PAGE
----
Following our last post on Environmental Rules, there has been an abundance of corroboration. A major attack point for our economy is in energy, as demonstrated by all-time high gasoline prices in California. By choking off access to domestic energy, it is possible to hurt our own energy growth, foster dependence on foreign sources, and drive up the cost of almost everything that requires energy. In other words, for us it is LOSE/LOSE/LOSE. In our last post, and an earlier one, we explained how environmental rules could be used as economic weapons. We also showed serious links between such rules and major oil producers such as Russia and the Middle East.
To demonstrate how serious these rules can be, consider the coal industry. Here is an example as reported by AP in NewsMax:
Saturday, October 6, 2012 11:10 PM
Coal country is hurting, and the people who live there want the whole nation to know it.
Thousands of miners have been laid off this year across Kentucky, Virginia and West Virginia, many with little hope of getting their jobs back as power plants and the coal mines that once fed them shut down. Now the families, friends and business operators who depend on those miners are planning a multi-state show of solidarity they hope will be heard in Washington, D.C., and beyond . . .
The article goes on to explain the sheer devastation on entire communities. Of course, this is not foreign economic warfare, per se, as President Obama was quite clear in his intentions to bankrupt the coal industry as shown in this YouTube video:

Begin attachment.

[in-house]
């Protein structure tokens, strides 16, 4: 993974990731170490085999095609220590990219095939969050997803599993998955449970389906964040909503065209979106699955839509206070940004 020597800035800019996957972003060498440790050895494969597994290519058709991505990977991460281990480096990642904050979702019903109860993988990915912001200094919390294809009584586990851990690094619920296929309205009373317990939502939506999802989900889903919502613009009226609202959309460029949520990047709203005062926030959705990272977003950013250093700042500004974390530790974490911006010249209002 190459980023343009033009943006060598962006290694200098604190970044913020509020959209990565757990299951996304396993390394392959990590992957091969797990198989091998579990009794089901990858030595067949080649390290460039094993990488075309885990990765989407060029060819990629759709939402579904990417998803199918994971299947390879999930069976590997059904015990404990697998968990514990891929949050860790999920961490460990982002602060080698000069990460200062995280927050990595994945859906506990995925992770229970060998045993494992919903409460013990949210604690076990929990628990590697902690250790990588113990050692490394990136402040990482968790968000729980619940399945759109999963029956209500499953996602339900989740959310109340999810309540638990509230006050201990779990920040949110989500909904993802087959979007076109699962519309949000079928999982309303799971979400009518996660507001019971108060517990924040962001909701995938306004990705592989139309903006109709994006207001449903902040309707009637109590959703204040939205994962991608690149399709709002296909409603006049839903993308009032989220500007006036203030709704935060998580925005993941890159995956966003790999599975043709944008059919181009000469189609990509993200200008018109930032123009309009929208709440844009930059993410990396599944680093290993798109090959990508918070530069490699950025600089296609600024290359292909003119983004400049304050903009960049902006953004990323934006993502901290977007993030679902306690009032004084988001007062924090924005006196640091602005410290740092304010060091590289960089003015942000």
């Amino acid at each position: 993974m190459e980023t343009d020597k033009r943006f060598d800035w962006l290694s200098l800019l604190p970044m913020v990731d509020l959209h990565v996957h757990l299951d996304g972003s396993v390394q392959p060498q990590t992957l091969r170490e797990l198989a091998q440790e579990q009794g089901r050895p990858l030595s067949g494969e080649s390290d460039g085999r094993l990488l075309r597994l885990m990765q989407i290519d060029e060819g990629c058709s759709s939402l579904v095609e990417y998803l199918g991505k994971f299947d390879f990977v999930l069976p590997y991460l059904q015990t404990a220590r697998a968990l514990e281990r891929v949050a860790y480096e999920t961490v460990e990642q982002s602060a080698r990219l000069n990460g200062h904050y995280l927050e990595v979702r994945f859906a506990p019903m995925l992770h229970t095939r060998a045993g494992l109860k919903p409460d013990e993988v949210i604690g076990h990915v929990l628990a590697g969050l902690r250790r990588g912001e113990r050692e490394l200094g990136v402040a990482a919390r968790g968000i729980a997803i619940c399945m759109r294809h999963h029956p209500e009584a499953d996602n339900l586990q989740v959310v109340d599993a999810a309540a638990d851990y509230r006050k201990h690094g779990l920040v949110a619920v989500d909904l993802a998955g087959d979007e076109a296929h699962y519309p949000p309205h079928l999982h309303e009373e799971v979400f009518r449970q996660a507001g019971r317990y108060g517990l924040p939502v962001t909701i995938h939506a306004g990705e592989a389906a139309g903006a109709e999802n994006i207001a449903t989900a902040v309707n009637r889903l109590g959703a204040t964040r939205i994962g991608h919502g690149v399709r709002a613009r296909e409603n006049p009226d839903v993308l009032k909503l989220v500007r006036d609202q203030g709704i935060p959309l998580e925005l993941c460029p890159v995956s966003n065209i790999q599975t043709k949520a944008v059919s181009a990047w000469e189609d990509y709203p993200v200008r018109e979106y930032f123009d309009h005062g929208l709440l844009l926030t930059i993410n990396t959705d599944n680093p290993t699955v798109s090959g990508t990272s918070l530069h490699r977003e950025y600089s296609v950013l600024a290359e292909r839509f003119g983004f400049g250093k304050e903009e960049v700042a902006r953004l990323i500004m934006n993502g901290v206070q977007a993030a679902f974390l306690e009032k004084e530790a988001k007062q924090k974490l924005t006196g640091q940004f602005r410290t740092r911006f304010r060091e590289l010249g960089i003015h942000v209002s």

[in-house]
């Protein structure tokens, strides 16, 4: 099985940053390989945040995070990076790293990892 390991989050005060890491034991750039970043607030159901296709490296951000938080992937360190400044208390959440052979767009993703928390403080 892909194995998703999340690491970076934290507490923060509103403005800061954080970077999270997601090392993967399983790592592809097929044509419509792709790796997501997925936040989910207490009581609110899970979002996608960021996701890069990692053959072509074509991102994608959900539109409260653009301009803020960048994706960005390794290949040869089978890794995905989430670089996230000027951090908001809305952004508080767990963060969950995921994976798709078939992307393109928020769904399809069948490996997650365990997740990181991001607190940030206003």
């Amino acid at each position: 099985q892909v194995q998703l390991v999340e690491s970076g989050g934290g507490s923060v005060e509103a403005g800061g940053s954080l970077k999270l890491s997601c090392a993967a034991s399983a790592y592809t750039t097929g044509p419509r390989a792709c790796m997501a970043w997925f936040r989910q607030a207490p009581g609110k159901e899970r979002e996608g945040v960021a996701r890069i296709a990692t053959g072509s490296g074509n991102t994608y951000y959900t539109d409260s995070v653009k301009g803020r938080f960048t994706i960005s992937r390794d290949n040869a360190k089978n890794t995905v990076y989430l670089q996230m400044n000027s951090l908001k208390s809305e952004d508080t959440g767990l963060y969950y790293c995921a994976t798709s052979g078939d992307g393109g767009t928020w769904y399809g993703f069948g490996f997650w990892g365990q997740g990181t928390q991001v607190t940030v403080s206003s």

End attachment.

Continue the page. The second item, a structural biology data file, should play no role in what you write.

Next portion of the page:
As a domestic political question to be decided by Americans, we have a choice in regard to what energy we should use. When that decision is purposely influenced by foreign sources to make us dependent on their energy supplies, or to bankrupt us entirely, then that is economic warfare.
This blog was among the first to point out the efforts being waged by foreign energy producers to keep America dependent on their supplies. Now, it seems that others are catching on to this reality as well. Investor's Business Daily, for one, published a very strong piece along these lines. Here are some excerpts:
Thu, Oct 04 2012
Posted 10/03/2012 06:39 PM ET
Geopolitics: What do Hugo Chavez, Vladimir Putin, Gulf oil sheiks and President Obama have in common? They all want to halt the U.S. energy revolution in fracking. No wonder so many of them are endorsing Obama.
Presidential candidates always attract a few embarrassing endorsements, but the numbers of rogue dictators lining up to call for Obama's reelection is striking.
Obama "is an honest man who really wants to change much for the better," cooed Russia's President Vladimir Putin to RT state television after hurling verbal thunderbolts at Mitt Romney.
It was "widely viewed as Putin's most direct endorsement of Obama," the Moscow Times reported.
Venezuela's President Hugo Chavez also weighed in: "I hope this doesn't harm Obama, but if I was from the United States, I'd vote for Obama," he said, since both were "fighting the extreme right."
Chavez also noted that Obama said: "Venezuela is no threat to the interests of the United States."
Such endorsements from dictators are very much a pattern for Obama, and an unusual one, given that the world's tyrants don't endorse foreign leaders unless their self-preservation is at stake.